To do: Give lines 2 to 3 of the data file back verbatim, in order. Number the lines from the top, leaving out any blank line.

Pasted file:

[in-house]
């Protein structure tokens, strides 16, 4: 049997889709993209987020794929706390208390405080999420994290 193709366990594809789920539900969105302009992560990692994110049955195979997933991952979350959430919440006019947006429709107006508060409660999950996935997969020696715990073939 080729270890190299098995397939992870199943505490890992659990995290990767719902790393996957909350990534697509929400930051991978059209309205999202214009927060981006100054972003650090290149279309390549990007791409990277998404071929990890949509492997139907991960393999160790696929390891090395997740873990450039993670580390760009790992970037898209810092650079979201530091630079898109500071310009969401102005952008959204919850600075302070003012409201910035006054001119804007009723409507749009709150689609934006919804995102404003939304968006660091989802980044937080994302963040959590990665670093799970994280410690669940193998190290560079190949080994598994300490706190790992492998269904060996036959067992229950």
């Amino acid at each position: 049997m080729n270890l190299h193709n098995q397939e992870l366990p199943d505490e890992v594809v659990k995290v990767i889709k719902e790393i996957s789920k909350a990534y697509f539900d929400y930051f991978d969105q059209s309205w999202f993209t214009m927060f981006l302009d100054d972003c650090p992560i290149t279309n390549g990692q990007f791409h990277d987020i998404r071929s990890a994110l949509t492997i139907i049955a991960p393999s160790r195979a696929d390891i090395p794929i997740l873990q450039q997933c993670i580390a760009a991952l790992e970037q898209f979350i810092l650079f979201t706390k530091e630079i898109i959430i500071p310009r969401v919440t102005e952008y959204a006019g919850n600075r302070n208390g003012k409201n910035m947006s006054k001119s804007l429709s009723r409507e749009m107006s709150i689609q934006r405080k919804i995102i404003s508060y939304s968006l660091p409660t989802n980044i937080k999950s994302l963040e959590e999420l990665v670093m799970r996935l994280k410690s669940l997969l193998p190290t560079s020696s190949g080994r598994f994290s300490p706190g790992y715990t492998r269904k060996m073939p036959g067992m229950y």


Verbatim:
């Protein structure tokens, strides 16, 4: 049997889709993209987020794929706390208390405080999420994290 193709366990594809789920539900969105302009992560990692994110049955195979997933991952979350959430919440006019947006429709107006508060409660999950996935997969020696715990073939 080729270890190299098995397939992870199943505490890992659990995290990767719902790393996957909350990534697509929400930051991978059209309205999202214009927060981006100054972003650090290149279309390549990007791409990277998404071929990890949509492997139907991960393999160790696929390891090395997740873990450039993670580390760009790992970037898209810092650079979201530091630079898109500071310009969401102005952008959204919850600075302070003012409201910035006054001119804007009723409507749009709150689609934006919804995102404003939304968006660091989802980044937080994302963040959590990665670093799970994280410690669940193998190290560079190949080994598994300490706190790992492998269904060996036959067992229950």
């Amino acid at each position: 049997m080729n270890l190299h193709n098995q397939e992870l366990p199943d505490e890992v594809v659990k995290v990767i889709k719902e790393i996957s789920k909350a990534y697509f539900d929400y930051f991978d969105q059209s309205w999202f993209t214009m927060f981006l302009d100054d972003c650090p992560i290149t279309n390549g990692q990007f791409h990277d987020i998404r071929s990890a994110l949509t492997i139907i049955a991960p393999s160790r195979a696929d390891i090395p794929i997740l873990q450039q997933c993670i580390a760009a991952l790992e970037q898209f979350i810092l650079f979201t706390k530091e630079i898109i959430i500071p310009r969401v919440t102005e952008y959204a006019g919850n600075r302070n208390g003012k409201n910035m947006s006054k001119s804007l429709s009723r409507e749009m107006s709150i689609q934006r405080k919804i995102i404003s508060y939304s968006l660091p409660t989802n980044i937080k999950s994302l963040e959590e999420l990665v670093m799970r996935l994280k410690s669940l997969l193998p190290t560079s020696s190949g080994r598994f994290s300490p706190g790992y715990t492998r269904k060996m073939p036959g067992m229950y």